Between September 9 and September 18, three different state Supreme Courts In the United States reinstated medical malpractice cases
Baltimore, Maryland (PRWEB) September 23, 2014
The state Supreme Courts of Connecticut, Nevada, and New Mexico each issued written opinions in medical malpractice cases earlier this month that their respective lower trial courts had either dismissed or entered summary judgment in favor of the defendants. In each of these cases, the state Supreme Court determined that the cases had been improperly resolved in favor of the defendants and remanded the cases back to the trial courts for trial.
The Connecticut Case
In its opinion released on September 9, 2014, the Connecticut Supreme Court reviewed the decision of the trial court in a Connecticut medical malpractice case where the trial court granted the defendants’ motions to dismiss the medical malpractice case even though it was commenced within one year of the dismissal of the first action, because the defendants were not properly served within the statute of limitations. The trial court further determined that Section 52-592 did not apply to save the plaintiff’s action because the first action was not “commenced” for purposes of that statute.
The Connecticut Supreme Court held that the wrongful death medical malpractice action was commenced against the defendants when they had effective notice within the time period prescribed by the statute of limitations, and therefore remanded the case to the trial court for trial.
Karen Dorry, Administratrix (Estate of Jerome Dorry), et al. v. Mitchell S. Garden, et al., SC 19191.
The New Mexico Case
In a written opinion issued by the Supreme Court of the State of New Mexico on September 18, 2014, the New Mexico Supreme Court reinstated a medical malpractice case that had ended in summary judgment being entered in favor of the defendant hospital because the medical malpractice plaintiff had failed to specifically plead the vicarious liability of the defendant hospital for the alleged failure of a contract radiologist to communicate a possible cancer diagnosis to the emergency room physician, leading to a fourteen-month delay in diagnosing the patient’s colon cancer. The defendant hospital had also alleged that the plaintiff failed to submit required expert testimony in support of his negligence claim.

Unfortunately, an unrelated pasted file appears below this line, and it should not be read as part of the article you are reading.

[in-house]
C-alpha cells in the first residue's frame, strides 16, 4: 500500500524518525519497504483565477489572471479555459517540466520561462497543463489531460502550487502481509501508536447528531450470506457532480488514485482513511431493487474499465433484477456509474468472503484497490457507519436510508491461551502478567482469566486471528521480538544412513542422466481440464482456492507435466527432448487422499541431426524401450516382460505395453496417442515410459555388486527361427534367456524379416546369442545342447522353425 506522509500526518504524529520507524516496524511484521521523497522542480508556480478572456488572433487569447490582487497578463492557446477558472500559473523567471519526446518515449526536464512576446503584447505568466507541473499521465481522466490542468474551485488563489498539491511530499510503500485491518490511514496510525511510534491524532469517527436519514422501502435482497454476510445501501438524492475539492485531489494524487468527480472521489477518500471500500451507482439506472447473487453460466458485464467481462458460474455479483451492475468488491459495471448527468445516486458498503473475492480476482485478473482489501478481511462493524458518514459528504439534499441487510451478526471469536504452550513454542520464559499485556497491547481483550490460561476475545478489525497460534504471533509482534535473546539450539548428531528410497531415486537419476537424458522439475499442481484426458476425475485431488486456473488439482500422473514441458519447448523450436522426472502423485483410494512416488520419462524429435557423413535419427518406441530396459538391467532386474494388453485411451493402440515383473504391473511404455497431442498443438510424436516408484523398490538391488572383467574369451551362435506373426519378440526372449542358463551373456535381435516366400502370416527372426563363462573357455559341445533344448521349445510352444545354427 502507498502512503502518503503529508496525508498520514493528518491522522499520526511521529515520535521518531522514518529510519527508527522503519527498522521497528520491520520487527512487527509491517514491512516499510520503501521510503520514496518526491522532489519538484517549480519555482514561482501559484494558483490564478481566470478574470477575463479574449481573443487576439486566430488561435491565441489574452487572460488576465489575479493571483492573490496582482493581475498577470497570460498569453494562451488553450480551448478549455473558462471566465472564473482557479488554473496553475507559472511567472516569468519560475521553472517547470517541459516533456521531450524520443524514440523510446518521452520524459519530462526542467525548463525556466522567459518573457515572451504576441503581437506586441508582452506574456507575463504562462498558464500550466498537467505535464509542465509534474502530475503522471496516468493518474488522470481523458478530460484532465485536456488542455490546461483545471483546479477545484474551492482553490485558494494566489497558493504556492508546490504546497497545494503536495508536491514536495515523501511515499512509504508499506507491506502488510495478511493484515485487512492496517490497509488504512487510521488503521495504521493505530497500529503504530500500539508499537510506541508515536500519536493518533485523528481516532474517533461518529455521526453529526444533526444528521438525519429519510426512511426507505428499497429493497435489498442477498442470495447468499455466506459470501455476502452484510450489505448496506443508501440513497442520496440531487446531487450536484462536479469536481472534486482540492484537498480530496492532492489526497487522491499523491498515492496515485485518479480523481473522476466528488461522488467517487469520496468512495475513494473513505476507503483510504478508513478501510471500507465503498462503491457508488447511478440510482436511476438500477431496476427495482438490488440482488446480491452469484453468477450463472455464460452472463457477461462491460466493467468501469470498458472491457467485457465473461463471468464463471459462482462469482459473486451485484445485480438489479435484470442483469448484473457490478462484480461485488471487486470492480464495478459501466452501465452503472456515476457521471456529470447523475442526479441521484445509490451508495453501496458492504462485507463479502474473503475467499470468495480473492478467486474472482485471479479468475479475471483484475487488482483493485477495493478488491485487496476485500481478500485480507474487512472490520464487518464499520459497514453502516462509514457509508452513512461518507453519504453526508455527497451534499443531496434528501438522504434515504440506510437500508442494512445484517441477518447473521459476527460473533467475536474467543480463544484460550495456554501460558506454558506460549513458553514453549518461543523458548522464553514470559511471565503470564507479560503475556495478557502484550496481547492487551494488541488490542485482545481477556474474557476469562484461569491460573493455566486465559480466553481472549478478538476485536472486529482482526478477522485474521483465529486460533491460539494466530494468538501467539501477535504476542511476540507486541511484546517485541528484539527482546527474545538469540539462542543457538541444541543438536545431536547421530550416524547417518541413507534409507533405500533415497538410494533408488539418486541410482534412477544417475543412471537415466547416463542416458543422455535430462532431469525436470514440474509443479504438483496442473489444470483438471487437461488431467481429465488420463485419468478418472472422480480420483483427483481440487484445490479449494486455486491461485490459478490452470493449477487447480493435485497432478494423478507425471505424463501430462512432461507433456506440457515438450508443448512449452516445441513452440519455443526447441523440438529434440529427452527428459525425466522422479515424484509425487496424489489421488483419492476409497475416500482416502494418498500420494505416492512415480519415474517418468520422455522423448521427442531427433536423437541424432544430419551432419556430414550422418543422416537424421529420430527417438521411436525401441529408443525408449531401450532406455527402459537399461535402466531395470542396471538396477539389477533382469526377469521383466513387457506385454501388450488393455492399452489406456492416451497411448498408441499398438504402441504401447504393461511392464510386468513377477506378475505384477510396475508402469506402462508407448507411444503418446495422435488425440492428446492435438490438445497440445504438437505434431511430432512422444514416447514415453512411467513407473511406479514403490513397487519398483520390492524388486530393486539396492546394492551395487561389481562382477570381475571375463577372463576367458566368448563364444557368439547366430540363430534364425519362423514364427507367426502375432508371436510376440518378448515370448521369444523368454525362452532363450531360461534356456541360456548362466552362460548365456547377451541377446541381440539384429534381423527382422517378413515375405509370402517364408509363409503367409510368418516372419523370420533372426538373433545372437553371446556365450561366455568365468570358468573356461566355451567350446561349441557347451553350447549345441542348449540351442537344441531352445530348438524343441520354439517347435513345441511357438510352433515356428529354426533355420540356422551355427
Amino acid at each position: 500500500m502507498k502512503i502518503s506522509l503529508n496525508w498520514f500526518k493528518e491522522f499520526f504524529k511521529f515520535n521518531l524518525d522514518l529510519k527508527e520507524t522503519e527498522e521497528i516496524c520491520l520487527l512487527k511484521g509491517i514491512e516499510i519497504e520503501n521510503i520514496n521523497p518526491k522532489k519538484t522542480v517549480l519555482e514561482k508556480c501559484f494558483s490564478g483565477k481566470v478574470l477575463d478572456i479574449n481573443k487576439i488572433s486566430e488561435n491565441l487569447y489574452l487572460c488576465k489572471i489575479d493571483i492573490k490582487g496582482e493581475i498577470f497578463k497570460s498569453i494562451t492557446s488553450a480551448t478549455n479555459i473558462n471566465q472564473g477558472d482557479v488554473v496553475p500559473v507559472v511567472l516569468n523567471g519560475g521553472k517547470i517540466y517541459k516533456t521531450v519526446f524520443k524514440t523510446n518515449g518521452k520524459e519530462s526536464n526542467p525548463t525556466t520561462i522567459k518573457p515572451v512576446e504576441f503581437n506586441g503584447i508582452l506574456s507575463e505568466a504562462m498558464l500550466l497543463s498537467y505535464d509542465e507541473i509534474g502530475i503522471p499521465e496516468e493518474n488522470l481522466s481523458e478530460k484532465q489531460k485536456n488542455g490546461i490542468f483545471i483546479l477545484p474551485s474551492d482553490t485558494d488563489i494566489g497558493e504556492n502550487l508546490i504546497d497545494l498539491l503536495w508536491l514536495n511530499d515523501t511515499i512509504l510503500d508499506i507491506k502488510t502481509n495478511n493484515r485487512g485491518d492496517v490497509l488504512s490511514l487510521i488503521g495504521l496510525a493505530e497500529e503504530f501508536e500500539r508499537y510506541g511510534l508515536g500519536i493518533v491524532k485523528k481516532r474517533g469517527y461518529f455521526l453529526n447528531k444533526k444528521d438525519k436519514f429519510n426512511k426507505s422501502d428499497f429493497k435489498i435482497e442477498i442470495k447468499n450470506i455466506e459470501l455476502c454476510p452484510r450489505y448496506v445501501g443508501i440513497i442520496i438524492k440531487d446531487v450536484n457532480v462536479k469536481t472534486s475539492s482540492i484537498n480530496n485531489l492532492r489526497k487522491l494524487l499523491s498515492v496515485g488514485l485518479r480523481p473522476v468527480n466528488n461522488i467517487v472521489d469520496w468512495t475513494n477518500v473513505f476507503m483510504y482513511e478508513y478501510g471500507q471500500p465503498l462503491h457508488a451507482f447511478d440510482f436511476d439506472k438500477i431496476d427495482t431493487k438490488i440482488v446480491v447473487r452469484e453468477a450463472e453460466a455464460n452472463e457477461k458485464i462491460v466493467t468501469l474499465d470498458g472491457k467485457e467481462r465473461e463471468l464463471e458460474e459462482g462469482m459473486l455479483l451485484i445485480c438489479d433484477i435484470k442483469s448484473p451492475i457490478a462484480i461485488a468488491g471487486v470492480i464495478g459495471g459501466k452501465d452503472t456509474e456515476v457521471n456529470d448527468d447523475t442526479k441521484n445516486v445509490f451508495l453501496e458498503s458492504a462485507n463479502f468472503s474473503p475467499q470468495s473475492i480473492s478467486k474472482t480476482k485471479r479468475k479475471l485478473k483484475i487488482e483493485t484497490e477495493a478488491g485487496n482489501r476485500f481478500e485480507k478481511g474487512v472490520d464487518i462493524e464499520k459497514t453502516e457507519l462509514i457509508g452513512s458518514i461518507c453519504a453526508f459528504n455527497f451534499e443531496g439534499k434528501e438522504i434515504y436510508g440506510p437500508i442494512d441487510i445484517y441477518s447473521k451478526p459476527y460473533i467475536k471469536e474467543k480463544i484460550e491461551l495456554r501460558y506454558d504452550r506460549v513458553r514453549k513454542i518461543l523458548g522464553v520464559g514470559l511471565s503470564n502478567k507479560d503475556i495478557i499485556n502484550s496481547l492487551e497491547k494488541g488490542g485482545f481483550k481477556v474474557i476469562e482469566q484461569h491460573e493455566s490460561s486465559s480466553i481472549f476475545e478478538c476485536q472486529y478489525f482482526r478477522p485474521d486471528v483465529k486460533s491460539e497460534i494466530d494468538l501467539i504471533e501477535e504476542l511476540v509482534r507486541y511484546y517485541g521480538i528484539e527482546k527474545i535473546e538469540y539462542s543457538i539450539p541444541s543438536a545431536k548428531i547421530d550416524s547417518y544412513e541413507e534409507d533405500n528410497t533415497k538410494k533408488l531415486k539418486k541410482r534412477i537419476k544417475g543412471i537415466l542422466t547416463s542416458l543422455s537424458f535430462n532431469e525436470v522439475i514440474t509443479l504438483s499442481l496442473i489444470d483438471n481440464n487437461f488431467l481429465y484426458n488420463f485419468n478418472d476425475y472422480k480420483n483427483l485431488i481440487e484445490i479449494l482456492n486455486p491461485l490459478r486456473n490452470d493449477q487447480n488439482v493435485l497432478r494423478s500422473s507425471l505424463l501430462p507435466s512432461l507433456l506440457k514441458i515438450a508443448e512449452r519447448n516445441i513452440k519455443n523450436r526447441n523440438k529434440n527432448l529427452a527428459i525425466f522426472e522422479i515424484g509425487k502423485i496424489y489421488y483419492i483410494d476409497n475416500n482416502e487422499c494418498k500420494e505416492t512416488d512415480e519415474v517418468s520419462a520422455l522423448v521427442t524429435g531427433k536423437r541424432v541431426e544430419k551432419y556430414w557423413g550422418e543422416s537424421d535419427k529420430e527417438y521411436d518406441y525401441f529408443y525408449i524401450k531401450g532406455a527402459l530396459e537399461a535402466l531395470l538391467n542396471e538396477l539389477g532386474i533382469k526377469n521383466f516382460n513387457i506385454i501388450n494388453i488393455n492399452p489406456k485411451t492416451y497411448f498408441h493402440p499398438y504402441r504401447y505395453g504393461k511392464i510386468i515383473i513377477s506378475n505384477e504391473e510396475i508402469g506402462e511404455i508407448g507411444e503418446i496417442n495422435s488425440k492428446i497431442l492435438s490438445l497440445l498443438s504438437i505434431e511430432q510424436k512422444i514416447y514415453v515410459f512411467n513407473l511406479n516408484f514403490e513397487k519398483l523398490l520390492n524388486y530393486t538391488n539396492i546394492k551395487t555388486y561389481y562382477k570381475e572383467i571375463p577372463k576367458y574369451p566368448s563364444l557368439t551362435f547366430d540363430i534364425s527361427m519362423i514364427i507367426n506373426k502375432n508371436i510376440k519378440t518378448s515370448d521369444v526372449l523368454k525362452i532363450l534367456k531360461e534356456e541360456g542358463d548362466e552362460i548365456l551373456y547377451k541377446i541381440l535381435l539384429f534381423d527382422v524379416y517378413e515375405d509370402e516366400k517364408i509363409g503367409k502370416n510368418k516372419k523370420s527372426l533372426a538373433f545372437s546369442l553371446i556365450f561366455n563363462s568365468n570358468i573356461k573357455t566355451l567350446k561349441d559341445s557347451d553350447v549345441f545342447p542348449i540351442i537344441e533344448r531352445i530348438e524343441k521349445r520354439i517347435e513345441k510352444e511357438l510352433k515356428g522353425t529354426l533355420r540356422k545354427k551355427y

The New Mexico Supreme Court stated, “Communication between medical personnel is not a matter that requires expert knowledge to understand the standard of care involved. A party may be able to establish that a departure from the standard of ordinary care occurs when a clerical error affects the timeliness or accuracy of a diagnosis … A professional setting such as a hospital might tailor communications to fit specific needs, but the fact that communication must occur is within the realm of common knowledge. A reasonable patient understands that the radiologist who processes X-rays needs to communicate the results to the treating physician. Basic human communication, even between doctors, is not so far from common knowledge that it requires an expert’s testimony.” The New Mexico Supreme Court remanded the case to the trial court for trial.
Diego Zamora as Personal Representative of the Estate of William "Mack Vaughan v. St. Vincent Hospital, Docket No. 33,770.
The Nevada Case
In its decision dated September 18, 2014, the Supreme Court of the State of Nevada reinstated a Nevada medical malpractice case that had been dismissed by the trial court because the plaintiff’s expert affidavit attached to her medical malpractice complaint did not identify all the medical malpractice defendants by name and referred to them only as staff of the medical facility.
The Nevada Supreme Court held that the district court should read a medical malpractice complaint and affidavit of merit together when determining whether the affidavit meets the requirements of NRS 41A.071, the purpose of which is to deter frivolous claims and provide defendants with notice of the claims against them. In the case the Nevada Supreme Court was deciding, it held that the plaintiff’s expert affidavit, while omitting several names, adequately supported the allegations of medical malpractice against the medical malpractice defendants contained in the complaint and provided adequate notice to the defendants of the claims against them. Therefore, the Nevada Supreme Court reversed the trial court’s order of dismissal and remanded the case to the district court for further proceedings.
Max Zohar, a minor, and Dafna Noury, Individually and as the Natural Mother of Max Zohar v. Michael Zbiegien, M.D., et al., No. 60050.
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